Hepatitis B Virus (HBV)
Dr. med. Hartmut Campe, Dr. med. Hanns-Georg Klein
Hepatitis B virus (HBV) infection is acquired through blood and sexual contact. In endemic areas the infection can be transmitted congenitally from mother to child. Early acquired HBV infection is usually chronic, whilst infection in adults either displays no symptoms or is acute. Long-term effects of chronic HBV infection are cirrhosis (loss of function of the liver due to connective tissue replacement of destroyed cells) and hepatocellular carcinoma.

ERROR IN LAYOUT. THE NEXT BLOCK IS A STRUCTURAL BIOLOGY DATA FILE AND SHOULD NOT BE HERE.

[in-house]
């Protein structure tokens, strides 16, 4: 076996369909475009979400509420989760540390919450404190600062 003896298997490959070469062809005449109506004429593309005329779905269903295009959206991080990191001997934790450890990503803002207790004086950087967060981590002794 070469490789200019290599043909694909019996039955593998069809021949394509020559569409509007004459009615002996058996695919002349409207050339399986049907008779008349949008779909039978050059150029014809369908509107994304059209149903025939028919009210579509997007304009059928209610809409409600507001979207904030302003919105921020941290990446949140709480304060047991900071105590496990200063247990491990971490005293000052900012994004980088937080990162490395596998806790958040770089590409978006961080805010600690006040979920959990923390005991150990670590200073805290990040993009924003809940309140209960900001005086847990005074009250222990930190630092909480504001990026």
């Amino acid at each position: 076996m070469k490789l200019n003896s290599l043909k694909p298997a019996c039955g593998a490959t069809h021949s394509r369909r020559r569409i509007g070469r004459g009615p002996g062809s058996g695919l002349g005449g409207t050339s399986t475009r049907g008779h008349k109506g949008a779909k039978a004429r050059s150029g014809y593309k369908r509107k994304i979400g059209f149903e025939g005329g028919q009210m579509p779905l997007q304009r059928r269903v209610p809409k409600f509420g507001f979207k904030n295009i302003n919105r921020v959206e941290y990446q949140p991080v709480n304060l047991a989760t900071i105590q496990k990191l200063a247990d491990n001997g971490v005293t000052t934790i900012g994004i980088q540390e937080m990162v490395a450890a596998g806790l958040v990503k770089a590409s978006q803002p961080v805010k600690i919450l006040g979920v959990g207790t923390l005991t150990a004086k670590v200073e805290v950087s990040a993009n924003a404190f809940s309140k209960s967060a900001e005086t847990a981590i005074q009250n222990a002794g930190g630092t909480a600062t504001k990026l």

Chronic HBV infection is currently treatable, but rarely curable. In addition to interferons, medication to inhibit reverse transcription is used.
Vaccination offers the best protection against HBV infection.
HBV infection is diagnosed through serology. The quantitative determination of HV-DNA (viral load) is used to monitor therapy.